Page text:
Open air communion service in Normandy, 1944, by Sgt Leeson (public domain)
In war, in peace,
In bread and in wine,
Our stories entwine,
And God offers grace that heals.
This is a table of peace,
Where war and hatred will end;
Love that is offered will conquer all. (Refrain)
This is a table of hope,
Where past and present are met;
Hopes for the future are here laid bare. (Refrain)
This is a table of tales,
Tell us the story again;
Jesus feeds friends who will not stay true. (Refrain)
This is a table of love,
Where God will make us complete;
In bread and wine is a myst’ry shared. (Refrain)
This is a table of joy,
Christ through his Spirit is here;
His is the body we take and share. (Refrain)
This is the table of Christ,
Risen and meeting us here;
In war or peace he is with us still. (Refrain)
Words © 2015 The Revd Ian Smart
Metre 77.9 with refrain
Suggested tune: “Chereponi” (StF 249) ("Jesu, Jesus" / "Kneels at the feet of his friends")
Ideas for use
This text is written to go with a tune familiar from its use with “Jesus, Jesus” (“Kneels at the feet of his friends”). It is well suited for use on Remembrance Sunday, if communion is celebrated, or on other occasions when the impact and questions of war are being considered.
You may wish to hold singing the final verse until following the sharing of bread and wine. (cf. the occasional practice of dividing Brian Wren’s I come with joy, a child of God so that the final two verses are sung as a response to communion.)
And a question for reflection. When Erena Shirley Murray’s hymn “For everyone born, a place at the table” was being considered for inclusion in Singing the Faith, it was decided that the line “abuser, abused, with need to forgive” could prove difficult and hurtful to anyone who had been in a situation of abuse, and so the hymn was not included. Before singing this hymn you may wish to take time to reflect on its own challenging implications. As Ian Smart puts it (see below), at the communion table the “peacemaker and peacebreaker”, soldier and pacifist, victor and victim are all welcome”.
“To me, the table where we meet the risen Christ in the breaking of the bread has less to do with mysticism and otherness and more to do with how our God is constantly in our midst and part of all that happens. The Eucharistic table is therefore less of a haven from the world and more the real place where heaven and earth are seen together.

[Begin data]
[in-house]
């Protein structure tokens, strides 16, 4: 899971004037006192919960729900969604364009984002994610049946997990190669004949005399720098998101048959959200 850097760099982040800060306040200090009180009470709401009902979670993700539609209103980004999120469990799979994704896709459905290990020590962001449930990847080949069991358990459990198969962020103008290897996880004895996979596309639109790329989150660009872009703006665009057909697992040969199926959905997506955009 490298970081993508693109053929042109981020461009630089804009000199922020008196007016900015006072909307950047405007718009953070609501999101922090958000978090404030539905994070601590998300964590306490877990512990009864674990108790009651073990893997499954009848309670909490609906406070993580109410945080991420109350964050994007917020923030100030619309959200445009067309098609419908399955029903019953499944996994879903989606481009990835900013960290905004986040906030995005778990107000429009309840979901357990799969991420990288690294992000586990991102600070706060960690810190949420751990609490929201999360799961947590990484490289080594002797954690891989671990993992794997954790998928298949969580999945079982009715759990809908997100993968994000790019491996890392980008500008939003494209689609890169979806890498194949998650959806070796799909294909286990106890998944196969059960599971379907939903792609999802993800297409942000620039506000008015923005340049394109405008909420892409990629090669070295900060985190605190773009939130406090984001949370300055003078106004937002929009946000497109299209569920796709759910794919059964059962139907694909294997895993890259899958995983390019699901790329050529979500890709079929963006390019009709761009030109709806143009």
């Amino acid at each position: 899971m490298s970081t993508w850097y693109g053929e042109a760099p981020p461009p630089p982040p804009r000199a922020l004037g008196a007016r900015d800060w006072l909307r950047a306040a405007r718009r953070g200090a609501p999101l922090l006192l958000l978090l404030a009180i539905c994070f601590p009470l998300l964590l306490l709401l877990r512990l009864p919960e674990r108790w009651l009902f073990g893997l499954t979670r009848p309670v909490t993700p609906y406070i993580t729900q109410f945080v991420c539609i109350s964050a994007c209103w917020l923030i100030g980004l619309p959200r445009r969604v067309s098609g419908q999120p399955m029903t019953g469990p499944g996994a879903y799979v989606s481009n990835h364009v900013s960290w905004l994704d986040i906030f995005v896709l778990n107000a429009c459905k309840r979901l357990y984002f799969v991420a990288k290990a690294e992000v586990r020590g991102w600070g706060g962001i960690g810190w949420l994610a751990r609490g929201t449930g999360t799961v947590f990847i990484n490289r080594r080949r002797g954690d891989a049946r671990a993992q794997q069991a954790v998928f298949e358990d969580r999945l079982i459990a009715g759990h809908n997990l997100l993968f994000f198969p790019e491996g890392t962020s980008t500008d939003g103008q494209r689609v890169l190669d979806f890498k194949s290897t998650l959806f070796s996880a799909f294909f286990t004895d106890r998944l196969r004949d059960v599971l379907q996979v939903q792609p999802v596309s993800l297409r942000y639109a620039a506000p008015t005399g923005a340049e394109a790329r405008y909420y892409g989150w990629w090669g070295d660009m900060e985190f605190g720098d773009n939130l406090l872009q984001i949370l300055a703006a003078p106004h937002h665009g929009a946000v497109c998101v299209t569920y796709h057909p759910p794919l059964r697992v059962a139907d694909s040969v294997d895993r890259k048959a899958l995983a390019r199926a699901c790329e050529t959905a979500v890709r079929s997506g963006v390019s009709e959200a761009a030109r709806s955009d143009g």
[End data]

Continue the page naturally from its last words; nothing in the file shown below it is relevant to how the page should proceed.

That must mean that war and peace are both here, and that in this meeting place not only is heaven and earth “intertwined”, but “peacemaker and peacebreaker”, soldier and pacifist, victor and victim are all welcome at the feast of our Lord and at his table. We all come before our God to put out our hands to receive.”
Verse 3 speaks of the communion table as “a table of tales”. Ian Smart writes: “To me tales are stories that convey a meaning or a depth. Folk tales talk about the culture that they come from, and people tell the tales of their community as a way of establishing their identity.” This raises the wider question of the “tales” that we tell to express the essence of our church communities. What have been the defining events; the stories or example of individuals; the values we endeavour to enact?
Having spent 19 years working in IT, Ian left that world behind to become a Methodist Minister in 2001. He has served in the Cambridge and Bolton Circuits, and has a deep love of worship that connects people where they are, with God in all his glory. He believes that this can be achieved through the imagery of a perfect piece of liturgical text as well as through a piece of modern hymnody with a driving beat. “To me, worship is less about style and more about relevance and honesty.”
Ian also co-hosts the radio show “The Spirit of Bolton” on Bolton FM, and is the chair of the charity UNCLE, which supports churches and cares for children in Nepal.